"Believing with you that religion is a matter which lies solely between man and his God, that he owes account to none other for his faith or his worship, that the legislative powers of government reach actions only, and not opinions, I contemplate with sovereign reverence that act of the whole American people which declared that their legislature should 'make no law respecting an establishment of religion, or prohibiting the free exercise thereof,' thus building a wall of separation between church and State."
It is kind of humorous to see Jefferson's text in the Declaration of Independence cited by "Christian nation" advocated in favor of their idea that the United States is a Christian nation, but then see those same people usually turn around and decry the opinions Jefferson expressed in the Danbury letter and other writings. But I suppose that when you are rewriting history, coherence sometimes has to be cast overboard to make one's case.
Of course, Jefferson was only the primary author of the Declaration, the document was passed by the entire Continental Congress, so one could try to argue that many other legislators present were, in fact, voting in favor of a document that implemented a religious form of government. But the evidence for this is fairly thin. Most of the legislators that we know a substantial amount about were deists at most, and almost all were enamoured of the Enlightenment era theories of natural law that downplayed or outright rejected the active role that any divine being had in engendering natural law. The U.S. government, far from being built on a religious foundation, is clearly a vast experiment in bringing Locke's theories concerning government to fruition. Plus, as noted before, the Declaration isn't law, and is not the foundational document of our government. The U.S. Constitution is both.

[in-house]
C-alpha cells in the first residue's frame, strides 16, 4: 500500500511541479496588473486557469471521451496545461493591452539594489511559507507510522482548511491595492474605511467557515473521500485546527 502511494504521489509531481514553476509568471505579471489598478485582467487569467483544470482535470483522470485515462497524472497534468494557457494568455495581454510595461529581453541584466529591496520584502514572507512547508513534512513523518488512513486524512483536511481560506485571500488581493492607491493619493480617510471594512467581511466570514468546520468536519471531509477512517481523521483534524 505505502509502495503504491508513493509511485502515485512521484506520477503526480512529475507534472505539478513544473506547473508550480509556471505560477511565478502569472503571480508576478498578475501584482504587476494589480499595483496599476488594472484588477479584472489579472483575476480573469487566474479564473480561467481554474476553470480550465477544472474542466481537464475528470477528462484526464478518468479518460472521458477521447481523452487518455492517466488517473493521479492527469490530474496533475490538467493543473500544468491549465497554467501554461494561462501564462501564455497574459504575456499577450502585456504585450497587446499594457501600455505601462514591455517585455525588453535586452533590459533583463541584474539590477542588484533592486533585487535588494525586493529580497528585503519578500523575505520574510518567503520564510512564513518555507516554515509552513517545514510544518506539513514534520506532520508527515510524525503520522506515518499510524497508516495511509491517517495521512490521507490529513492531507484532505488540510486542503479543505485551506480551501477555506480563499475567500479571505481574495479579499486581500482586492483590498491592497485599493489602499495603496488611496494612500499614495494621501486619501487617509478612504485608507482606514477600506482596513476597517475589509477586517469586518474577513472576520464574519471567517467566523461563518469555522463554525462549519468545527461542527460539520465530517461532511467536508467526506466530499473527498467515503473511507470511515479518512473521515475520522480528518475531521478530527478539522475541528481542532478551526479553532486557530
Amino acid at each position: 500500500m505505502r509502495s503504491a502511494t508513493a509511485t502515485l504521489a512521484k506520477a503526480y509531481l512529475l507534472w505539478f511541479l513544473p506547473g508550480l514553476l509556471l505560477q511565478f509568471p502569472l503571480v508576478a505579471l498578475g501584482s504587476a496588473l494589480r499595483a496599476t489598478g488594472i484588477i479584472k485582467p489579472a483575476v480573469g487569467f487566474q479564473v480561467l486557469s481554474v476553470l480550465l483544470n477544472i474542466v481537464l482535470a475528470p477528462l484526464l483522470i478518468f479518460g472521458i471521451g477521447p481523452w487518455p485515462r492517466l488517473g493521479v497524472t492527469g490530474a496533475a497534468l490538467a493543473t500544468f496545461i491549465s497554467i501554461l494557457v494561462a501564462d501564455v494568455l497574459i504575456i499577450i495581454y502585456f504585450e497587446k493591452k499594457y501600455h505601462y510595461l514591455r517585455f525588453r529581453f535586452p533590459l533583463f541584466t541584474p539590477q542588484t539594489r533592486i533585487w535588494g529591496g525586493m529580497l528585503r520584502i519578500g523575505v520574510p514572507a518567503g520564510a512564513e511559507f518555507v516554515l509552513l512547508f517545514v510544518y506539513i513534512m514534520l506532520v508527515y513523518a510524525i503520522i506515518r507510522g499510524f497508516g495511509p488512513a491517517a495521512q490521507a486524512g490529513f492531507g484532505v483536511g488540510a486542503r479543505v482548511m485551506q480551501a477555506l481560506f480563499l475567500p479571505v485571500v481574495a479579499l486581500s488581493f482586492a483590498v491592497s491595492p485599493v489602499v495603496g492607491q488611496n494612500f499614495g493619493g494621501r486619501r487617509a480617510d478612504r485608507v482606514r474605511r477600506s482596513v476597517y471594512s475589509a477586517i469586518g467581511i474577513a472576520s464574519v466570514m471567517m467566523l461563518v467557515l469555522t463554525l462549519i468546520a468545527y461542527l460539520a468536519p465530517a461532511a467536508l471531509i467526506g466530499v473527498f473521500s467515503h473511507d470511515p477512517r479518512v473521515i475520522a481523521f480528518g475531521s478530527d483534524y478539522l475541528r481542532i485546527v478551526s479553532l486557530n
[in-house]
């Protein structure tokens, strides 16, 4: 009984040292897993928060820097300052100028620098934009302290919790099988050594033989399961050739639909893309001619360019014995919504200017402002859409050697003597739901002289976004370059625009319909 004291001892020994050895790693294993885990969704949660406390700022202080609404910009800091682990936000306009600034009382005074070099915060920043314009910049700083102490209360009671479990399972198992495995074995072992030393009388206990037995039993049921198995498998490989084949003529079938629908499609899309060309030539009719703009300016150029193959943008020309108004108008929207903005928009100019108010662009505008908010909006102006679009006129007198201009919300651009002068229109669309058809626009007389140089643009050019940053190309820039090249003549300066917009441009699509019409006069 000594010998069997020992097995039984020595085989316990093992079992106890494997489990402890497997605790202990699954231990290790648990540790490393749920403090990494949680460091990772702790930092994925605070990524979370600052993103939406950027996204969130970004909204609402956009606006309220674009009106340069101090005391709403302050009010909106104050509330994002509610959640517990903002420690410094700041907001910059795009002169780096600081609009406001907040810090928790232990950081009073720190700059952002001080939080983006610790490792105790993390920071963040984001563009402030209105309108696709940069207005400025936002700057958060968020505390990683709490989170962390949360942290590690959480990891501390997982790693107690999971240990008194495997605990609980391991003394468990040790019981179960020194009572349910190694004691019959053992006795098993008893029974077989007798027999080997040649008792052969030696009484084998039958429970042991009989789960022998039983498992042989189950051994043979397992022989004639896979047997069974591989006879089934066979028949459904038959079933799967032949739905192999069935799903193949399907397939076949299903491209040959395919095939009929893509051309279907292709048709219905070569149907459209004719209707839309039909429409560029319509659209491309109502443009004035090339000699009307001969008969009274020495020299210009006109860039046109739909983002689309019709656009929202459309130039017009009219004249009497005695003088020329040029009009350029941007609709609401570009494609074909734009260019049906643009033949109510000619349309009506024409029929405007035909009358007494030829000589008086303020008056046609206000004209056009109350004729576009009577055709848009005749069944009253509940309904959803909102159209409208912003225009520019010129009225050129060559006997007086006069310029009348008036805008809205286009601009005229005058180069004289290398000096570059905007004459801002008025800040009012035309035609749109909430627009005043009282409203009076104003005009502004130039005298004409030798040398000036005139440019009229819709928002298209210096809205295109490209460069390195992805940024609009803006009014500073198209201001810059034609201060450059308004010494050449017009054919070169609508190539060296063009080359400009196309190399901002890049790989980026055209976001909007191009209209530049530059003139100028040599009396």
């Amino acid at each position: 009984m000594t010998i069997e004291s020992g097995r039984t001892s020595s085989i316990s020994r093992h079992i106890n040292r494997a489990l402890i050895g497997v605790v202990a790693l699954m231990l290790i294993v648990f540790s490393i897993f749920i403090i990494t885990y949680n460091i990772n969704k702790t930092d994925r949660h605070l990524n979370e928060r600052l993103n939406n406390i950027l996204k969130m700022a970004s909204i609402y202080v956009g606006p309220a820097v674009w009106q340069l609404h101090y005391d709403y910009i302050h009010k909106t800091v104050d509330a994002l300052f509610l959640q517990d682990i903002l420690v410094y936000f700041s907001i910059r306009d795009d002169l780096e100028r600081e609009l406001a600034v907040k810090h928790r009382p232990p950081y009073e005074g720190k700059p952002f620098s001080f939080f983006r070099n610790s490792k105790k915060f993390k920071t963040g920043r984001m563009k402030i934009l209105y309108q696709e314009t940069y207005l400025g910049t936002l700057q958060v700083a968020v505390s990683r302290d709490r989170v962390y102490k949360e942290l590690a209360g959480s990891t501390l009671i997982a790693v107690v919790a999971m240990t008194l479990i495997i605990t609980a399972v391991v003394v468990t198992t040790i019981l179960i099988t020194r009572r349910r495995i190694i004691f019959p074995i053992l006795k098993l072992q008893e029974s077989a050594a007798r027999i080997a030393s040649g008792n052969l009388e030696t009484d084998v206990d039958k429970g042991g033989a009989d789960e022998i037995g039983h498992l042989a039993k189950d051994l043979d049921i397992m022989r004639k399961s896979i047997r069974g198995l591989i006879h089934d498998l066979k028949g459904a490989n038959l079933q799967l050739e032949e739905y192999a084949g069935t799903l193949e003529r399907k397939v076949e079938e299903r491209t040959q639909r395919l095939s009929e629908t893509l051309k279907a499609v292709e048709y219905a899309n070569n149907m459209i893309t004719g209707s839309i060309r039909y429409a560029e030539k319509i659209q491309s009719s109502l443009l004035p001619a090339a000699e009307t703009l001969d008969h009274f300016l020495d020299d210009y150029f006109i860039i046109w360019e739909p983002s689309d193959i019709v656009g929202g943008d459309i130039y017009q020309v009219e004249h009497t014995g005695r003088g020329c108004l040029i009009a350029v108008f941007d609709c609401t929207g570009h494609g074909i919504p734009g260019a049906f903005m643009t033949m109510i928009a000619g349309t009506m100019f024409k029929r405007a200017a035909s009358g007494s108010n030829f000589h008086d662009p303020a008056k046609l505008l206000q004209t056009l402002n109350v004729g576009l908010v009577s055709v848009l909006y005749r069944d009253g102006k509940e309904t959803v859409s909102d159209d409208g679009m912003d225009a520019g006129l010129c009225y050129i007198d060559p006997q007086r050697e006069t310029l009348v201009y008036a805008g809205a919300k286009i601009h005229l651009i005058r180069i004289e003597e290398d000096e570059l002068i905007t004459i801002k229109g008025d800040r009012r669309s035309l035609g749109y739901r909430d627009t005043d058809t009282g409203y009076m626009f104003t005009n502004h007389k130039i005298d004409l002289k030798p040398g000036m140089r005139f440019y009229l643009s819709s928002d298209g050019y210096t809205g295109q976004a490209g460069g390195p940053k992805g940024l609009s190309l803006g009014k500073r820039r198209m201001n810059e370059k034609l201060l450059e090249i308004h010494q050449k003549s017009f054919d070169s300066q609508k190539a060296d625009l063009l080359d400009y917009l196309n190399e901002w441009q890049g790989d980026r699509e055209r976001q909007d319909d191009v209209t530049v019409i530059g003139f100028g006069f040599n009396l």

As most people vaguely remember from high school history class, the Constitution wasn't the first governing document of the United States either. Eleven years separate the signing of the Declaration of Independence from the drafting and signing of the U.S. Constitution. During much of those intervening years, the United States was governed by the Articles of Confederation. Interestingly, the Articles include a fairly direct statement concerning God near the end of the document:
"And Whereas it hath pleased the Great Governor of the World to incline the hearts of the legislatures we respectively represent in Congress, to approve of, and to authorize us to ratify the said Articles of Confederation and perpetual Union."